Focus on the Flour

As the first month of pastry school comes to an end I’m exhausted. If I could travel back in time, I’d slap that glib, smug version of me who told friends over dinner, “Isn’t it wonderful I’m going to spending the next six months baking French cakes?” Four weeks later the image of me merrily wafting around in chef’s whites producing perfectly executed tartes has been crushed by the reality of pastry school. Training to be a Patissiere is not for the weak – it’s ruddy hard work! How does Nigella make baking look so easy?

I can’t think straight. I can’t remember recipes. Is it eggs and then sugar, or the other way around? My arm aches from hand-whisking meringue after meringue (did I mention that for the first month we were not allowed to use food processors or even electric beaters!) Chef J tells us that The Chef believes this will teach us to respect the ingredients. Somewhere in the back of my mind I know he’s right. Yet, at this moment with pain radiating up my arm, I can’t help but look longingly at the Kitchen-Aid sitting idly on the shelf, taunting me with its siren’s call. Enjoy your siesta, Kitchen-Aid, because next month you will be mine. No longer will I be making pate à choux by hand.

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Self-pity aside, the long days spent in the culinary laboratory are filled with joy. I have laughed and cried more in the last month with these people than I have in a long time. We’ve formed a bond. We are now an équipe, and with that our personalities have begun to surface. Nicknames come and go as we shed our previous careers and learn to bake together as a group.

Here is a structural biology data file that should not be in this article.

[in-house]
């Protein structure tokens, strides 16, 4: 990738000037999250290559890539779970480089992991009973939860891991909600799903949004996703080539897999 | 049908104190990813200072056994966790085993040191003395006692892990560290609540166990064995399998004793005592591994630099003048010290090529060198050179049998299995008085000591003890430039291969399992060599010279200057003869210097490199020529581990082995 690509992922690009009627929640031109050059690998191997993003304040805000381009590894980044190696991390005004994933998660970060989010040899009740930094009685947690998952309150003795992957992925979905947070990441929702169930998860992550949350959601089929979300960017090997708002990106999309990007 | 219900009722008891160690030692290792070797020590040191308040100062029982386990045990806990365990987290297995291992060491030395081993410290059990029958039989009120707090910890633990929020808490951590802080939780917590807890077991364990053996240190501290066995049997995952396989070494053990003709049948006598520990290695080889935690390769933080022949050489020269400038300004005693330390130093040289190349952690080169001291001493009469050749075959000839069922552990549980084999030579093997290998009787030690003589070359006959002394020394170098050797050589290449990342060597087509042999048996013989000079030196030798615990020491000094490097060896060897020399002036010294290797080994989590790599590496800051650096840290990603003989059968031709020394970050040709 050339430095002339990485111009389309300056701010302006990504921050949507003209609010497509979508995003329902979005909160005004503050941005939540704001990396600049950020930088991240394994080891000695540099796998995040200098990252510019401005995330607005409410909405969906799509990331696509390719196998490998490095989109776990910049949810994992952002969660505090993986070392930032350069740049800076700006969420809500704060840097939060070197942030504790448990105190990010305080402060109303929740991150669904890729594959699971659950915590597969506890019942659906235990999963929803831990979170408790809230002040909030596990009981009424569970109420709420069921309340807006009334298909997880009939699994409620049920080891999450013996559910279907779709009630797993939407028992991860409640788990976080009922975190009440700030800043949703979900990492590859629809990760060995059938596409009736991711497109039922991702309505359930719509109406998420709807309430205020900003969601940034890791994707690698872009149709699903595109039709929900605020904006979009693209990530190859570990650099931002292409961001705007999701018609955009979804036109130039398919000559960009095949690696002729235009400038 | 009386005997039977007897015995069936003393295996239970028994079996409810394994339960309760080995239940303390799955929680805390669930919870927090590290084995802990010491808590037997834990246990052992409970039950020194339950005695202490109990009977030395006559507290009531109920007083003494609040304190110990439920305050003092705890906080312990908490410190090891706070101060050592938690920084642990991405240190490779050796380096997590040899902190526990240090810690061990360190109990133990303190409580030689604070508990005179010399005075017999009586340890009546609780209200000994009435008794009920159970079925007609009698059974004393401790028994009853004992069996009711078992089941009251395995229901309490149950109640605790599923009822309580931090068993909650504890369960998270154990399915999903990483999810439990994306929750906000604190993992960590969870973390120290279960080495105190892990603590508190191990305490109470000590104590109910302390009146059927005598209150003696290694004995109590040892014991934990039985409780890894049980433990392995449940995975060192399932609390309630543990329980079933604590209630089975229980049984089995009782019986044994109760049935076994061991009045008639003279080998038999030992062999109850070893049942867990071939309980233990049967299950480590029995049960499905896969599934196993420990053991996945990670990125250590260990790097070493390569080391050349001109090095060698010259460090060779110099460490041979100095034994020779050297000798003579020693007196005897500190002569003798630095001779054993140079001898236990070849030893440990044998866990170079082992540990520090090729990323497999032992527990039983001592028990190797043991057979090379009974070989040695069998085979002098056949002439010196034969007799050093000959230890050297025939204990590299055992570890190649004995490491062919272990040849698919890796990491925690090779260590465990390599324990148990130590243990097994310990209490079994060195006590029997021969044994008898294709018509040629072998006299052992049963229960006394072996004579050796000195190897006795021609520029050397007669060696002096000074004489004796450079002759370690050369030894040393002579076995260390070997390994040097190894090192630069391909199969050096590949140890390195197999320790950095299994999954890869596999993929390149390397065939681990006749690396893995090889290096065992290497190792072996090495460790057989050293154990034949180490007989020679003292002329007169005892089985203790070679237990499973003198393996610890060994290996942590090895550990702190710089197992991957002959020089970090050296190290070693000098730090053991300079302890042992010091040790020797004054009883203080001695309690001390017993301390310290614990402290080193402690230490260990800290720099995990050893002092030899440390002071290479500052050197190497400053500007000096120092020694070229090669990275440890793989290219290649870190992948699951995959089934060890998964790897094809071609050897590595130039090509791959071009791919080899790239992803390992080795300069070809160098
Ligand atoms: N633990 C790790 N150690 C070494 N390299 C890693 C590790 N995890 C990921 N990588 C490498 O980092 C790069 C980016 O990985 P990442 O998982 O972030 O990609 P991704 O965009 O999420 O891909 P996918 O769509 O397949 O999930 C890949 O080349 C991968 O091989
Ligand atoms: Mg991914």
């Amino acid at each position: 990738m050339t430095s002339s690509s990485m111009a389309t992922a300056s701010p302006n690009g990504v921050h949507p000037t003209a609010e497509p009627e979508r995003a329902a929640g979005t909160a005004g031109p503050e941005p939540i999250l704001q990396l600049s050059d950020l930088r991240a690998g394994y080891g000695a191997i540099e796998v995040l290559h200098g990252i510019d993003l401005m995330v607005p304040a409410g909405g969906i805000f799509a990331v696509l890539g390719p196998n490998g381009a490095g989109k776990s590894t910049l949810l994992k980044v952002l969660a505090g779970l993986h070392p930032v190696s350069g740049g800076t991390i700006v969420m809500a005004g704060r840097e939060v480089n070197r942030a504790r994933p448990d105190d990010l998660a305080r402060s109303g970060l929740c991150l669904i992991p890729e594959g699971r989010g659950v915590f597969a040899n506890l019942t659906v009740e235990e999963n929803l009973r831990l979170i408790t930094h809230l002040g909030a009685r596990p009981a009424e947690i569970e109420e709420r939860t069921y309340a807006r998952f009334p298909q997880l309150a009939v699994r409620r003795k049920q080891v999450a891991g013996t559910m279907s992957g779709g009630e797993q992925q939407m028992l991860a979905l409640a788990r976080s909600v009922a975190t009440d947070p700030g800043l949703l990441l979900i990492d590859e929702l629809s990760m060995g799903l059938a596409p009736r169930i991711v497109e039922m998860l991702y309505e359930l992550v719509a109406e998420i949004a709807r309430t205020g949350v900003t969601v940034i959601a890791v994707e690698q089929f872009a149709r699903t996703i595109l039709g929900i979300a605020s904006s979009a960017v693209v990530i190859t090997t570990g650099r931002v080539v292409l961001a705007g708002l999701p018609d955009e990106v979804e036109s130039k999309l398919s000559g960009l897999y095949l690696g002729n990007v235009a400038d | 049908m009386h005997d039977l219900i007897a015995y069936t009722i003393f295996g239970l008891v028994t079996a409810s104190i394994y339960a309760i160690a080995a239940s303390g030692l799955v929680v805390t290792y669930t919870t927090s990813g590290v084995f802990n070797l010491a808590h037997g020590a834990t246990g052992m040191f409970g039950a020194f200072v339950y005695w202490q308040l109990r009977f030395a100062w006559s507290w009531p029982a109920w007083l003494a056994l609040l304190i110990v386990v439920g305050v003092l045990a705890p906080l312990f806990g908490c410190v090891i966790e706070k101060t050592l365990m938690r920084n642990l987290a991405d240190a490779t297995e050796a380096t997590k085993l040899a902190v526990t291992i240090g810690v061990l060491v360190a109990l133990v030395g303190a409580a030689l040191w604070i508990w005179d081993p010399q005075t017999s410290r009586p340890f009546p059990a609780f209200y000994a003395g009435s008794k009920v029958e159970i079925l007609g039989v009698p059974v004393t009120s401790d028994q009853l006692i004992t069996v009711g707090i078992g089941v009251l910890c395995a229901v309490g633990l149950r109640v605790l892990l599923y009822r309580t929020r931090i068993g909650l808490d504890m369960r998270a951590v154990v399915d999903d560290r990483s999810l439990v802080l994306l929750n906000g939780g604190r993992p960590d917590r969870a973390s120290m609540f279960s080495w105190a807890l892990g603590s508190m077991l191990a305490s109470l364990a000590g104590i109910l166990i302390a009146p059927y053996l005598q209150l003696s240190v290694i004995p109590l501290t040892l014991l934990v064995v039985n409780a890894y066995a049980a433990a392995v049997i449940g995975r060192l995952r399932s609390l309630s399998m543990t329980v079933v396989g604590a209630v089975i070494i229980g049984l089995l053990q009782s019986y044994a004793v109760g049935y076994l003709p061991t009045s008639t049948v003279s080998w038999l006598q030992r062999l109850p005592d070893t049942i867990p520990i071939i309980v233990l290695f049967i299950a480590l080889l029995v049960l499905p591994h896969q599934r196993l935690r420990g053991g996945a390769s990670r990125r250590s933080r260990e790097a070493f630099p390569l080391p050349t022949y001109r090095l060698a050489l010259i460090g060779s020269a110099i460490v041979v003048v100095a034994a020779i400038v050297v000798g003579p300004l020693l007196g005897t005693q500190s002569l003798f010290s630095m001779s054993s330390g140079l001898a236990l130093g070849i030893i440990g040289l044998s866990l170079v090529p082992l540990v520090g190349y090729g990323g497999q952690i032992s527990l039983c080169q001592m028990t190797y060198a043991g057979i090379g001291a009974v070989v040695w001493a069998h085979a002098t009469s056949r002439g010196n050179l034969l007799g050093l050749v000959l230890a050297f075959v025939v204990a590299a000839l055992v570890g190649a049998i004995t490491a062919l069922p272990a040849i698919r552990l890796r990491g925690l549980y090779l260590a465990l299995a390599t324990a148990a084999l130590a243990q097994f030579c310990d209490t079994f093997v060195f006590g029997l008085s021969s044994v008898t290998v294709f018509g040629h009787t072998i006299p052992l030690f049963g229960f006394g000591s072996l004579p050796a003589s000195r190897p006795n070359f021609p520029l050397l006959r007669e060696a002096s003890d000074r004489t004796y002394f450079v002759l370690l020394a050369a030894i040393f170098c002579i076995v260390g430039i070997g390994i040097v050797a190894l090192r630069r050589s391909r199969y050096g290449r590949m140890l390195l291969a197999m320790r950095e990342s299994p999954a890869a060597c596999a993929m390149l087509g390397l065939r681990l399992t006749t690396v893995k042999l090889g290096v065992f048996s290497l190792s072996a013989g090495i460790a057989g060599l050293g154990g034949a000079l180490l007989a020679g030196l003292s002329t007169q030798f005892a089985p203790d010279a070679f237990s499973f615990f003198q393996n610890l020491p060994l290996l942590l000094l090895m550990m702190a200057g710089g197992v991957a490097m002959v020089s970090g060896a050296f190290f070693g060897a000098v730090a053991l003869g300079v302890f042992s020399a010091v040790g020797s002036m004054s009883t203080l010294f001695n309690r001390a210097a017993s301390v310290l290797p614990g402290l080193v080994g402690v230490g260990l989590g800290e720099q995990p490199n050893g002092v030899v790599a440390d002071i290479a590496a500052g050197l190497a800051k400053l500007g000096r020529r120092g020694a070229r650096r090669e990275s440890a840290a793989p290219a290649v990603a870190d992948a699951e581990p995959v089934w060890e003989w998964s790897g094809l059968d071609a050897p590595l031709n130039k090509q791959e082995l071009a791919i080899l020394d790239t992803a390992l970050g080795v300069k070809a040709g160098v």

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Petit Garcon A is now affectionately known as Maurice (I have no idea why). One day Chef J. started calling him that and the name stuck. The whirlwind Ms. J has named herself ‘The Disaster’. It’s quite fitting as she often has more flour on her face than in her bowl. Ms. N is known as Speedy Gonzales. She’s a whirlwind in the kitchen. Normally by the time I finish scaling the flour and butter (Scaling, is pastry chef talk for weighing the ingredients) she has already made her cake, whipped up her chocolate ganache and is waiting for me and The Disaster (we’re always the last to finish) to move on to the next recipe. I put it down to my Zen approach to baking, but Mr. S would beg to differ. With his steady gaze he always seems to catch me popping choux puffs filled with yummy cream into my mouth. I explain to him in my broken French that it’s vital for me to be constantly eating because I need to “develop my sense of taste.” Sounds good, right? He doesn’t believe me for a second. He’s already worked out that I just love pastries. Which reminds me, I must go to the gym. Okay, if not today there’s always tomorrow.
Well, it is time to head home and start reading up on how to make the perfect sourdough loaf, as next month it’s all about the bread.

It’s been a slice . . .

Cailin

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